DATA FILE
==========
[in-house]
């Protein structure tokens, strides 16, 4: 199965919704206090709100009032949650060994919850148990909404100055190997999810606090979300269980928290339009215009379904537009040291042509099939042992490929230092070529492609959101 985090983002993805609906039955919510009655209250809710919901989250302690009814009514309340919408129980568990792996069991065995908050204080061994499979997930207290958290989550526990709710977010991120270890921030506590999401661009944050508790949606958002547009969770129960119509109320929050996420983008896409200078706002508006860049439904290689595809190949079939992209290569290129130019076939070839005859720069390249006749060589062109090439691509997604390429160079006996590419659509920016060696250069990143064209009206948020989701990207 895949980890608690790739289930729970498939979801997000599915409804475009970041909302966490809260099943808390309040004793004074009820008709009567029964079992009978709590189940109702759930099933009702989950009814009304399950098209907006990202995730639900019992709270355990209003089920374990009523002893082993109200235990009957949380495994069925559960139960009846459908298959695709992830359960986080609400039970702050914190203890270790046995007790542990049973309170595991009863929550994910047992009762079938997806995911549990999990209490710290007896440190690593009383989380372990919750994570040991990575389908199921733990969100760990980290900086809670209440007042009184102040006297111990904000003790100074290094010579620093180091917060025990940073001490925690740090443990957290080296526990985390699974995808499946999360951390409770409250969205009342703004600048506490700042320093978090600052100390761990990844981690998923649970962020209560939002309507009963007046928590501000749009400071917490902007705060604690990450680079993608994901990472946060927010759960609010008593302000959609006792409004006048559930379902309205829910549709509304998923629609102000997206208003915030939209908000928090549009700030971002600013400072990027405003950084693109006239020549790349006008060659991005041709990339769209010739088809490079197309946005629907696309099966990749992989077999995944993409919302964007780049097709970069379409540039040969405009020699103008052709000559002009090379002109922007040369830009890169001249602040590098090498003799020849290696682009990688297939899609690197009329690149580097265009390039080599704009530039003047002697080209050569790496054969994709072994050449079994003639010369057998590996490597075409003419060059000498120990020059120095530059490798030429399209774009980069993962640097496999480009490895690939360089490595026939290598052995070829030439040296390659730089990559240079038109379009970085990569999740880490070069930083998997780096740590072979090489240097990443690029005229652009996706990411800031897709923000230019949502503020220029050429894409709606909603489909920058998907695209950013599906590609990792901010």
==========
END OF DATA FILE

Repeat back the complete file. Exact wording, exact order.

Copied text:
[in-house]
């Protein structure tokens, strides 16, 4: 199965919704206090709100009032949650060994919850148990909404100055190997999810606090979300269980928290339009215009379904537009040291042509099939042992490929230092070529492609959101 985090983002993805609906039955919510009655209250809710919901989250302690009814009514309340919408129980568990792996069991065995908050204080061994499979997930207290958290989550526990709710977010991120270890921030506590999401661009944050508790949606958002547009969770129960119509109320929050996420983008896409200078706002508006860049439904290689595809190949079939992209290569290129130019076939070839005859720069390249006749060589062109090439691509997604390429160079006996590419659509920016060696250069990143064209009206948020989701990207 895949980890608690790739289930729970498939979801997000599915409804475009970041909302966490809260099943808390309040004793004074009820008709009567029964079992009978709590189940109702759930099933009702989950009814009304399950098209907006990202995730639900019992709270355990209003089920374990009523002893082993109200235990009957949380495994069925559960139960009846459908298959695709992830359960986080609400039970702050914190203890270790046995007790542990049973309170595991009863929550994910047992009762079938997806995911549990999990209490710290007896440190690593009383989380372990919750994570040991990575389908199921733990969100760990980290900086809670209440007042009184102040006297111990904000003790100074290094010579620093180091917060025990940073001490925690740090443990957290080296526990985390699974995808499946999360951390409770409250969205009342703004600048506490700042320093978090600052100390761990990844981690998923649970962020209560939002309507009963007046928590501000749009400071917490902007705060604690990450680079993608994901990472946060927010759960609010008593302000959609006792409004006048559930379902309205829910549709509304998923629609102000997206208003915030939209908000928090549009700030971002600013400072990027405003950084693109006239020549790349006008060659991005041709990339769209010739088809490079197309946005629907696309099966990749992989077999995944993409919302964007780049097709970069379409540039040969405009020699103008052709000559002009090379002109922007040369830009890169001249602040590098090498003799020849290696682009990688297939899609690197009329690149580097265009390039080599704009530039003047002697080209050569790496054969994709072994050449079994003639010369057998590996490597075409003419060059000498120990020059120095530059490798030429399209774009980069993962640097496999480009490895690939360089490595026939290598052995070829030439040296390659730089990559240079038109379009970085990569999740880490070069930083998997780096740590072979090489240097990443690029005229652009996706990411800031897709923000230019949502503020220029050429894409709606909603489909920058998907695209950013599906590609990792901010």